Association of executive function and performance of dual-task physical tests among older adults: analyses from the InChianti study
AuthorsCoppin, Antonia K.
Saczynski, Jane S.
Patel, Kushang V.
Guralnik, Jack M.
UMass Chan AffiliationsMeyers Primary Care Institute
Department of Quantitative Health Sciences
Department of Medicine, Division of Geriatric Medicine
Document TypeJournal Article
KeywordsActivities of Daily Living
Aged, 80 and over
Health Services Research
Mental and Social Health
MetadataShow full item record
AbstractBACKGROUND: previous studies have reported an association between cognitive function and physical performance, particularly among older adults. OBJECTIVE: to examine the association between executive function and performance difference on complex versus usual walking tasks in a sample of non-demented older adults. DESIGN: population-based epidemiological study of older people residing in the Chianti area (Tuscany, Italy). PARTICIPANTS: 737 community-dwelling individuals aged 65 years and older. METHODS: gait speed (m/s) was measured during the performance of complex walking tasks (walking/talking, walking/picking-up an object, walking/carrying a large package, walking over obstacles, walking with a weighted vest) and reference walking tasks (7 m usual pace, 7 m fast pace and 60 m fast pace). Executive function was assessed using the Trail Making Test (TMT). Other measures included Mini-Mental State Examination (MMSE), sociodemographic characteristics and selected physiological impairments. RESULTS: gait speed for the selected reference and complex walk tasks was consistently lower among participants with poor executive function. Per cent decline in gait speed compared with the reference task differed by executive function for certain tasks (e.g. walking/obstacles: 30 versus 24% decline in low versus high executive function respectively, P = 0.0006) but not for others. CONCLUSIONS: poor executive function is associated with measures of gait, including specific challenges. Overall, the results showed that the cost associated with the addition of a challenge to the basic walking task differs by executive function and the nature of the task. Further research is needed to determine whether improvement in executive function abilities translates to better performance on selected complex walking tasks.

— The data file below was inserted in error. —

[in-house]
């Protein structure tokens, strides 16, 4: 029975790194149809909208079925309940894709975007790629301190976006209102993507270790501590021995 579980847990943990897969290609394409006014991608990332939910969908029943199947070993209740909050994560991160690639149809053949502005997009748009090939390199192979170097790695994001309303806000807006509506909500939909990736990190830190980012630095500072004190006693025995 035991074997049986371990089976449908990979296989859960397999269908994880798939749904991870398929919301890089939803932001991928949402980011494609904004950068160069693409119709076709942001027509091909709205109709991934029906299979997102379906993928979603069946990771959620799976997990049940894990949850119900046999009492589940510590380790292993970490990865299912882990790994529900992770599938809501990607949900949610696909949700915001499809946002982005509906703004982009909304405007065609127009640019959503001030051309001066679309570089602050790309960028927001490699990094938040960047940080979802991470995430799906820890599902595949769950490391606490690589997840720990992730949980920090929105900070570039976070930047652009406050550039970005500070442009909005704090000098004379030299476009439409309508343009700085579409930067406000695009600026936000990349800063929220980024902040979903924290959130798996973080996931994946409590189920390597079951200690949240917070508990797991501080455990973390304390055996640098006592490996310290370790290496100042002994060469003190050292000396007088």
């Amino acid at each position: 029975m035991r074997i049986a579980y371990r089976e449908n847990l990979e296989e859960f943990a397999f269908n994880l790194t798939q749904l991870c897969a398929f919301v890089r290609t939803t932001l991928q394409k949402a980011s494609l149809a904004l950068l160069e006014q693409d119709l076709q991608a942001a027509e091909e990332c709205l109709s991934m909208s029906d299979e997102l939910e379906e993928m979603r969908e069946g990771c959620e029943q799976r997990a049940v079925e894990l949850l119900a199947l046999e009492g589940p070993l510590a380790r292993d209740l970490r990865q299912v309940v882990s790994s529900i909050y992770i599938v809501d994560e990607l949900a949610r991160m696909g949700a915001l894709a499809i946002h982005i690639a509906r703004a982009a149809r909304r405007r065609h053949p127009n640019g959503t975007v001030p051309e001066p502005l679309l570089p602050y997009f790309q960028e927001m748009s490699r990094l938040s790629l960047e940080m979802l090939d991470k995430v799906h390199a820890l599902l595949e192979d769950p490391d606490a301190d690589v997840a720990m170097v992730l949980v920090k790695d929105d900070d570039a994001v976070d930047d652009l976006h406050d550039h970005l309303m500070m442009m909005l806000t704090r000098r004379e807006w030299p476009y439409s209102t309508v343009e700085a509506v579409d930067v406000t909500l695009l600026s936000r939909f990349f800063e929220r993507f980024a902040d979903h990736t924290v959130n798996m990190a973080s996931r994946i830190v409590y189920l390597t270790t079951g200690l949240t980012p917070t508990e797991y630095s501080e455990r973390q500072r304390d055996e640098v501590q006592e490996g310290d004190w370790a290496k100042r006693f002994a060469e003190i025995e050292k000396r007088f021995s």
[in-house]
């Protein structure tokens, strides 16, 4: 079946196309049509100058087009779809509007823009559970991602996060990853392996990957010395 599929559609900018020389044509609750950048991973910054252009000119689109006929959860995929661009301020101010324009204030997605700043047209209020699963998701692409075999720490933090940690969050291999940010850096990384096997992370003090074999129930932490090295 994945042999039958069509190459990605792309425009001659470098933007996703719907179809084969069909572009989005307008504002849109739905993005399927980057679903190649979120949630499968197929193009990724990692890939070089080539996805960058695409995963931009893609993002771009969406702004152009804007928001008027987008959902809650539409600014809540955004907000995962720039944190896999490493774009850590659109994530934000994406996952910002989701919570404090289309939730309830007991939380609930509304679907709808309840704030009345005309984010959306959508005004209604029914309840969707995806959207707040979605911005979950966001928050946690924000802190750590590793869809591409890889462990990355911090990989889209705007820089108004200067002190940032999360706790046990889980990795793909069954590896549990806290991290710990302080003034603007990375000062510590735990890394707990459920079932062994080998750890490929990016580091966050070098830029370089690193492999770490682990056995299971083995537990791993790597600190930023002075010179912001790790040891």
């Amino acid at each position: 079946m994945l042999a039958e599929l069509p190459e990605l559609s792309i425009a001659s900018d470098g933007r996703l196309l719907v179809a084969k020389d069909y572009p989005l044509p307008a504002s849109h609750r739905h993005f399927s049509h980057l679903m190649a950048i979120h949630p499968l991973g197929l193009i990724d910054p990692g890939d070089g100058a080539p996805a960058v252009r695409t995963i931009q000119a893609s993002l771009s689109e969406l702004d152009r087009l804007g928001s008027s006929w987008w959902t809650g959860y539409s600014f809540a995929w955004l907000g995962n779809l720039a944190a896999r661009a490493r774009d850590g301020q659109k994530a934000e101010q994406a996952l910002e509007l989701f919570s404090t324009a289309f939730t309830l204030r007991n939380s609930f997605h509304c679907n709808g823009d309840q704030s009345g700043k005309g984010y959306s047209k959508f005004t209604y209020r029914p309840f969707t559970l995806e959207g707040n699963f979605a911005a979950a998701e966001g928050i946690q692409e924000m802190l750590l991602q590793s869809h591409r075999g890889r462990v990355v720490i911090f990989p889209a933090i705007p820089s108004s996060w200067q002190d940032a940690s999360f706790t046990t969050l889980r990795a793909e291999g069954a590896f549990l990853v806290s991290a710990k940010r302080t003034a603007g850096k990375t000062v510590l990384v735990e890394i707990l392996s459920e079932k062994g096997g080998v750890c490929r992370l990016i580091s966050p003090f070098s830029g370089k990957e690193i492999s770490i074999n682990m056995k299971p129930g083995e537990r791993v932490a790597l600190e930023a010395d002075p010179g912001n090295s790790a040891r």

SourceAge Ageing. 2006 Nov;35(6):619-24. Link to article on publisher's site
Permanent Link to this Itemhttp://hdl.handle.net/20.500.14038/47645
Related ResourcesLink to Article in PubMed